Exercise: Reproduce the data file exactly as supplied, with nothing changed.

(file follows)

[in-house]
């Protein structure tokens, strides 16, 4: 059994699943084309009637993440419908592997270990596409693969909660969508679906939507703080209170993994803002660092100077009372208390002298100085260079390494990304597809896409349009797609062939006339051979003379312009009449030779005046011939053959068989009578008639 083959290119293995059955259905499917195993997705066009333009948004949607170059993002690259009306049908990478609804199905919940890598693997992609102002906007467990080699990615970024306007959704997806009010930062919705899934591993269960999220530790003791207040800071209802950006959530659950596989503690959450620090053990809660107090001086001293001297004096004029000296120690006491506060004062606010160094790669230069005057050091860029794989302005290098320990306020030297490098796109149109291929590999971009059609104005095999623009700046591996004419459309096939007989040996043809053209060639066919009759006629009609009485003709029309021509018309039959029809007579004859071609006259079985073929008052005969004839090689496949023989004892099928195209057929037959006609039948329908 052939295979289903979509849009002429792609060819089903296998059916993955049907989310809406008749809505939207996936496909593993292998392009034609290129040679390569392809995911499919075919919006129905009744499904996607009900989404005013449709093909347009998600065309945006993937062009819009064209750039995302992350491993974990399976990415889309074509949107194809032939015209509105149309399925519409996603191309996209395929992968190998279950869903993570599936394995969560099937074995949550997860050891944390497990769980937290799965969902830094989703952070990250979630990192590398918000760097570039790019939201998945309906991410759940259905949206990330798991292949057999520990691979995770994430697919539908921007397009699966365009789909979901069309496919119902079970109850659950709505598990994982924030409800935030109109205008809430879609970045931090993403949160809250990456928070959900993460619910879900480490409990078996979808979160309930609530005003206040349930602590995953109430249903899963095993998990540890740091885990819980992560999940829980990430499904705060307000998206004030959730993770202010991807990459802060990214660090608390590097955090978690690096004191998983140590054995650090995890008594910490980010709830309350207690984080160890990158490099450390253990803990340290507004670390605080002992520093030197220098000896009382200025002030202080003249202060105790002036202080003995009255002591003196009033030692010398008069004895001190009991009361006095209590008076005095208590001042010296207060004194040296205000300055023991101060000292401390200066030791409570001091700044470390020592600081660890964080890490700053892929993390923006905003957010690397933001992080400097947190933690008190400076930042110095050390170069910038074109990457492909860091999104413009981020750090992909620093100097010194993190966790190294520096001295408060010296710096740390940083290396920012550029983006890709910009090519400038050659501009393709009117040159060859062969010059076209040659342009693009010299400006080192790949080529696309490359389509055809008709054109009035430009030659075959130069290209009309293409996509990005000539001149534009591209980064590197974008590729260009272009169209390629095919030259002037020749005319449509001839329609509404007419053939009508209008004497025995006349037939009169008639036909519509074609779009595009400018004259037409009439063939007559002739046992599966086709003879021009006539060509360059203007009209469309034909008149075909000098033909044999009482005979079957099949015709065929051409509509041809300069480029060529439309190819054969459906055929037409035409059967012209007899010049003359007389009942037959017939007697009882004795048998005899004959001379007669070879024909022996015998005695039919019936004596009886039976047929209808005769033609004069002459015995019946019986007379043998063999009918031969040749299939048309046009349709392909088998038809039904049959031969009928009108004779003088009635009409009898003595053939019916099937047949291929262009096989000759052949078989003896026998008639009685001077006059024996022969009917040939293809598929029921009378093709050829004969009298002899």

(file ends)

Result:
[in-house]
């Protein structure tokens, strides 16, 4: 059994699943084309009637993440419908592997270990596409693969909660969508679906939507703080209170993994803002660092100077009372208390002298100085260079390494990304597809896409349009797609062939006339051979003379312009009449030779005046011939053959068989009578008639 083959290119293995059955259905499917195993997705066009333009948004949607170059993002690259009306049908990478609804199905919940890598693997992609102002906007467990080699990615970024306007959704997806009010930062919705899934591993269960999220530790003791207040800071209802950006959530659950596989503690959450620090053990809660107090001086001293001297004096004029000296120690006491506060004062606010160094790669230069005057050091860029794989302005290098320990306020030297490098796109149109291929590999971009059609104005095999623009700046591996004419459309096939007989040996043809053209060639066919009759006629009609009485003709029309021509018309039959029809007579004859071609006259079985073929008052005969004839090689496949023989004892099928195209057929037959006609039948329908 052939295979289903979509849009002429792609060819089903296998059916993955049907989310809406008749809505939207996936496909593993292998392009034609290129040679390569392809995911499919075919919006129905009744499904996607009900989404005013449709093909347009998600065309945006993937062009819009064209750039995302992350491993974990399976990415889309074509949107194809032939015209509105149309399925519409996603191309996209395929992968190998279950869903993570599936394995969560099937074995949550997860050891944390497990769980937290799965969902830094989703952070990250979630990192590398918000760097570039790019939201998945309906991410759940259905949206990330798991292949057999520990691979995770994430697919539908921007397009699966365009789909979901069309496919119902079970109850659950709505598990994982924030409800935030109109205008809430879609970045931090993403949160809250990456928070959900993460619910879900480490409990078996979808979160309930609530005003206040349930602590995953109430249903899963095993998990540890740091885990819980992560999940829980990430499904705060307000998206004030959730993770202010991807990459802060990214660090608390590097955090978690690096004191998983140590054995650090995890008594910490980010709830309350207690984080160890990158490099450390253990803990340290507004670390605080002992520093030197220098000896009382200025002030202080003249202060105790002036202080003995009255002591003196009033030692010398008069004895001190009991009361006095209590008076005095208590001042010296207060004194040296205000300055023991101060000292401390200066030791409570001091700044470390020592600081660890964080890490700053892929993390923006905003957010690397933001992080400097947190933690008190400076930042110095050390170069910038074109990457492909860091999104413009981020750090992909620093100097010194993190966790190294520096001295408060010296710096740390940083290396920012550029983006890709910009090519400038050659501009393709009117040159060859062969010059076209040659342009693009010299400006080192790949080529696309490359389509055809008709054109009035430009030659075959130069290209009309293409996509990005000539001149534009591209980064590197974008590729260009272009169209390629095919030259002037020749005319449509001839329609509404007419053939009508209008004497025995006349037939009169008639036909519509074609779009595009400018004259037409009439063939007559002739046992599966086709003879021009006539060509360059203007009209469309034909008149075909000098033909044999009482005979079957099949015709065929051409509509041809300069480029060529439309190819054969459906055929037409035409059967012209007899010049003359007389009942037959017939007697009882004795048998005899004959001379007669070879024909022996015998005695039919019936004596009886039976047929209808005769033609004069002459015995019946019986007379043998063999009918031969040749299939048309046009349709392909088998038809039904049959031969009928009108004779003088009635009409009898003595053939019916099937047949291929262009096989000759052949078989003896026998008639009685001077006059024996022969009917040939293809598929029921009378093709050829004969009298002899």